"Now I must go," he said, gently disengaging her clinging hand. "Thanks, dear, for what you have not said; you are my own brave girl. Take care of the weaker one for poor Norman's sake. We go on Friday, and I will see you again if I can, but if I can't--you will trust me, Grace?"

  She looked at him with brimming eyes. It would be scarcely fair to listen to their last good-bye.

  

II.

  This short tale, is in one sense, not history. Abler pens have already recorded those events which made the spring of 1885 a landmark of our time, and this is but the simple chronicle of the way in which they moulded and affected a few unimportant lives. But events do not constitute the whole of history; it is also written in the lives of those who make it; and as the industry or sloth of each individual unit adds to or takes from the material of prosperity of a nation, so is her inner life reflected in the discipline, joy or sorrow of each separate soul.

  Among those who awoke to a new existence was Grace Thorpe. Never selfish, in the whirl of emotion and sensations never hitherto dreamed of, her own grief was almost lost sight of. Those who remember that Good Friday, remember also the snow that late as the season was, fell in blinding masses, blocking traffic, and detaining the troops concentrated at Rexborough till the icy Easter dawn. Grace never confessed it, but in the dusk of that Friday she took her way, wrapped from recognition, past the crowded barrack square where the men were exchanging farewells and anticipations of return, and over the deserted bridge where the snow lay piled unbroken. Her one hasty glance past the pacing sentry and through the gate was her farewell to Paul, her last weakness and self-indulgence. With the next day she returned to the duties that took her out of self; and in the removal to the city of the invalid girl who filled to her the place of sister, and in tendance of her and the querulous old man who wished neither to go nor stay, she found enough to occupy her heart and her time.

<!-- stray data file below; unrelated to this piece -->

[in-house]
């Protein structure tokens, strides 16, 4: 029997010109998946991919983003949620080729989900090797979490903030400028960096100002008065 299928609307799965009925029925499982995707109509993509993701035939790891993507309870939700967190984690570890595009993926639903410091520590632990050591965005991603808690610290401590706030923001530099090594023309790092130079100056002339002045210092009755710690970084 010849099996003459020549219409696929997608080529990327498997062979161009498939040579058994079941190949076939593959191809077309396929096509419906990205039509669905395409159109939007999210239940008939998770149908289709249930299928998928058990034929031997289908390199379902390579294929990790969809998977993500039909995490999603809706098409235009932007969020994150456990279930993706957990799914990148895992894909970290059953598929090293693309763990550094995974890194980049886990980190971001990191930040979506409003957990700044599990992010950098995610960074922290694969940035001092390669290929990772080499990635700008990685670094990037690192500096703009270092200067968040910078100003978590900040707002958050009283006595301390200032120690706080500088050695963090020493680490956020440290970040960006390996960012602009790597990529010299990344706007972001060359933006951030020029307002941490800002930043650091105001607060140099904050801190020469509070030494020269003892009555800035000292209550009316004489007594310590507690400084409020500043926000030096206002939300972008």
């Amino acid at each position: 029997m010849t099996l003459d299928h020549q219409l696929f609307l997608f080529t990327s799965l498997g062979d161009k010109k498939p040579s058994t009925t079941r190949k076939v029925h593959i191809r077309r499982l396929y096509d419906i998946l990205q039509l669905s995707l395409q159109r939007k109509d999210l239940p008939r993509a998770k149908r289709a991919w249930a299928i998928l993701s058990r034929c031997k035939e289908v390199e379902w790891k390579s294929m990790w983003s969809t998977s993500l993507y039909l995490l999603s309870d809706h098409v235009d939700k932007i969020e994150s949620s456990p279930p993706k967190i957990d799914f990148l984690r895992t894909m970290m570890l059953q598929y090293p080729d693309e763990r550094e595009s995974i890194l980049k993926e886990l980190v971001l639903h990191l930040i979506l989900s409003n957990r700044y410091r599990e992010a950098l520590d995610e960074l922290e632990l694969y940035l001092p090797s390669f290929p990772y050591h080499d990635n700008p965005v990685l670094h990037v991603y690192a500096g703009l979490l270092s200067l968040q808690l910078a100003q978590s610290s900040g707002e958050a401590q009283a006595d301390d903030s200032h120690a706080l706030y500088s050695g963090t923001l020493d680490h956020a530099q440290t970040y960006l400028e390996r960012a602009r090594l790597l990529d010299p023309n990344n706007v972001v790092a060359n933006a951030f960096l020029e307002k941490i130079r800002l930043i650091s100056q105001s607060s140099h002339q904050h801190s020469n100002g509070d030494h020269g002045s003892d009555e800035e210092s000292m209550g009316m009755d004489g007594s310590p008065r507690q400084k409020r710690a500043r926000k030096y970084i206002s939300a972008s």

Then there came a harder trial, the waiting for news; the hardest indeed, of all trials, as those who have borne it know well.

  Alternating between the quiet of the sick room and the scarcely less quiet of her daily walk Grace's life yet held much busy thought. She heard from Paul--short accounts, written where and how he could, of tiresome marches, unaccustomed duties, and conjectured movements to a doubtful end--letters which in their spirit of loyalty and honour made her heart glow. Through him also Annis heard of Norman, (who, under stress of duty and renewed hope was bearing himself as a soldier should) and the girl brightened visibly; so much so as to sensibly lighten the remorse of the grandfather who in his over-care of his fragile darling and denial of what seemed to her hurt, had brought about the very mischief he had striven all her tender life to avoid. There was no question of denial now; and when in Paul's letter at last came a few lines which Annis read with a happy blush and hid upon her heart before she slept, the doctor on his next visit marvelled what had wrought so sudden a change for the better in his patient. Grace knew--she had her own heart-medicine of the same description--but she held her peace.

  Then came a day when all thought of peace was ended, and the dream of those who had preached it was rudely broken; when the crack of the rifle on the far Saskatchewan was echoed in the hearts that throbbed by the St. Lawrence, and the news came that a fresh harvest of young lives had been cut down like the grass; when the beautiful old city was stirred as never before in the memory of living man; when in street, and home, and market, there was but one cry--for news; when the bulletin was besieged and amusement forsaken; and when people coming even from the house of God thought less of the holy words still sounding in their ears than those of the yet wet "extras" that met them at the door.